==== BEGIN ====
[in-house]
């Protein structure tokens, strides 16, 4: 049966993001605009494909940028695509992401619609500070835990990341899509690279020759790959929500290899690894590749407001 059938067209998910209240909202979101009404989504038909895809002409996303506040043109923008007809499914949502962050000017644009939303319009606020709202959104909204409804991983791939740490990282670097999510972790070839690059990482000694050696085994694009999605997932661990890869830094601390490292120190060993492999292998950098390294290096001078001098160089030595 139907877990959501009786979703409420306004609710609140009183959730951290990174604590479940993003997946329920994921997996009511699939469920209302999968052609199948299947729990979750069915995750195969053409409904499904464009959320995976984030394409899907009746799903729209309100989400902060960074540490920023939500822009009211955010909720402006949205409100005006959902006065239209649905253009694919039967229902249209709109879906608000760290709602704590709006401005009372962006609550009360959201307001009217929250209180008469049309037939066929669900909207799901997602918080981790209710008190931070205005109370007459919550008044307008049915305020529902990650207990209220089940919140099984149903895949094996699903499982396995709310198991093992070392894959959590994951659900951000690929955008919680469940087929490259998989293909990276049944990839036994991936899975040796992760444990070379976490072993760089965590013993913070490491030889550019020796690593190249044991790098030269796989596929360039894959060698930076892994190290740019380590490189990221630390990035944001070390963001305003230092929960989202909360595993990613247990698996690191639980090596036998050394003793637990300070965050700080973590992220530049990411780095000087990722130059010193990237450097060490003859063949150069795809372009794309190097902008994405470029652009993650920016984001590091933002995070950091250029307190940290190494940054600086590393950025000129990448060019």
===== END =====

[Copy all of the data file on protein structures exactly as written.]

[in-house]
């Protein structure tokens, strides 16, 4: 049966993001605009494909940028695509992401619609500070835990990341899509690279020759790959929500290899690894590749407001 059938067209998910209240909202979101009404989504038909895809002409996303506040043109923008007809499914949502962050000017644009939303319009606020709202959104909204409804991983791939740490990282670097999510972790070839690059990482000694050696085994694009999605997932661990890869830094601390490292120190060993492999292998950098390294290096001078001098160089030595 139907877990959501009786979703409420306004609710609140009183959730951290990174604590479940993003997946329920994921997996009511699939469920209302999968052609199948299947729990979750069915995750195969053409409904499904464009959320995976984030394409899907009746799903729209309100989400902060960074540490920023939500822009009211955010909720402006949205409100005006959902006065239209649905253009694919039967229902249209709109879906608000760290709602704590709006401005009372962006609550009360959201307001009217929250209180008469049309037939066929669900909207799901997602918080981790209710008190931070205005109370007459919550008044307008049915305020529902990650207990209220089940919140099984149903895949094996699903499982396995709310198991093992070392894959959590994951659900951000690929955008919680469940087929490259998989293909990276049944990839036994991936899975040796992760444990070379976490072993760089965590013993913070490491030889550019020796690593190249044991790098030269796989596929360039894959060698930076892994190290740019380590490189990221630390990035944001070390963001305003230092929960989202909360595993990613247990698996690191639980090596036998050394003793637990300070965050700080973590992220530049990411780095000087990722130059010193990237450097060490003859063949150069795809372009794309190097902008994405470029652009993650920016984001590091933002995070950091250029307190940290190494940054600086590393950025000129990448060019």